Everyone is welcome to play along, beginners, intermediate and experienced quilters alike. For those who have more practice in the improv. approach to quilting, feel free to skip through the wordy babbling and get straight to the heart of the matter! 

  • This is a structured, yet unquestionably, Improv. style QAL with the intention of using older, languishing fabrics from the stash.
  • It will be presented in the form of series work with emphasis on process--three quilts being the ultimate goal. Why three quilts? Engages the curiosity, plants seeds of creativity and makes it easier to see the results of playing off of similarities and differences as each successive quilt takes shape.
  • Every quilt will involve some sort of applique, piecing, medallion quilt layout, and an intuitive approach to decision making. Traditional or improv. piecing are both acceptable. 
  • Your quilts will have the ability to look almost exactly like mine, but also the potential to look much more like a YOU quilt if so desired.
  • Expected quilt size is intended to be in the range of a throw quilt. Small or large? We'll see, but that's ultimately going to be your choice based on decisions made along the way.
  • There will be a Bramble Blooms page at the top of the blog linking to all relevant QAL posts in the event you fall behind or need more time for ideas to marinate.
  • There will hopefully be a link party at or near the finale of each quilt top {3 total}.
  • There will be a Bramble Blooms {QAL participants} 'link list' at the sidebar here at Quilty Folk. The focus of this entire exercise should be the personal journey and not a competition for 'best of'. Visit who/what strikes a chord and don't feel compelled to visit everyone in an endless loop. Due to the lengthy nature of this QAL, it seems best to support and inspire without excess obligation involved.
  • Above all, my hope is to practice mindfulness, make space for personal voice and let go of pre-determined outcome wherever possible {bearing in mind the predetermined medallion quilt layout}.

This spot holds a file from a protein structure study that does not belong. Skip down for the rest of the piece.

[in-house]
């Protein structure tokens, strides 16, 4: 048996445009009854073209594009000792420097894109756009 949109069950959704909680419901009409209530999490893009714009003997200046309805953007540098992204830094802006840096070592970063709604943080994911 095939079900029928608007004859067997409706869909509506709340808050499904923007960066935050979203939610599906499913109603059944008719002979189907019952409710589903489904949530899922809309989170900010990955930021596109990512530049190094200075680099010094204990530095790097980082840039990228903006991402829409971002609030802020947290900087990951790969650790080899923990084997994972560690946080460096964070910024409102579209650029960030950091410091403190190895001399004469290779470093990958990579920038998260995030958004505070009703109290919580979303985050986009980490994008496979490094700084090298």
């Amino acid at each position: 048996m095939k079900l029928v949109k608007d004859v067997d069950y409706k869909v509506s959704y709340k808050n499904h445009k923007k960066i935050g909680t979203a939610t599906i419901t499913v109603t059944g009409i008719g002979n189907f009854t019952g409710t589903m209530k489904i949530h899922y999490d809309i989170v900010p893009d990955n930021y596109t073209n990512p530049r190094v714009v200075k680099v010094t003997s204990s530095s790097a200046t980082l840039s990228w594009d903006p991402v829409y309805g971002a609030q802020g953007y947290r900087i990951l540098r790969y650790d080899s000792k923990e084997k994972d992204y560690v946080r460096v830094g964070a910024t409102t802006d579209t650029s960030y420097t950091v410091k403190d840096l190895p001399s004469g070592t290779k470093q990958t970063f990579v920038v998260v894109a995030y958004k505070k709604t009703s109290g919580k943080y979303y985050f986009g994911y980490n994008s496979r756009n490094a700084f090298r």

• This project is absolutely free though I intend to set up a tip jar for the pdf's that will be shared throughout the QAL. I get that some of you might not want to dive into the deep end of making your own applique templates and that's totally fine. Hoping I can inspire a few of you to try though!
The fabric stacks for three quilts in the series
If you'd like to try for the goal of three quilts in the series, dig through your stash and gather together three fabric stacks that are similar to each other in color palette. They don't have to be similar in color to my fabric stacks at all, feel free to do your own thing! If you'd like to begin with a fabric stack for one quilt rather than three, that works too. Just don't have such a large fabric stack that you get easily overwhelmed. Don't worry about how much yardage per stack, this is mostly just a starting place. We can always search for more later! For those interested, these stacks are made up of primarily whole and partial fat quarters, third of a yard cuts and random larger pieces of yardage. Very, very few pieces of larger cut fabrics, which yes, sometimes becomes problematic in the outer borders of a quilt top. We'll cross that bridge when we get to it!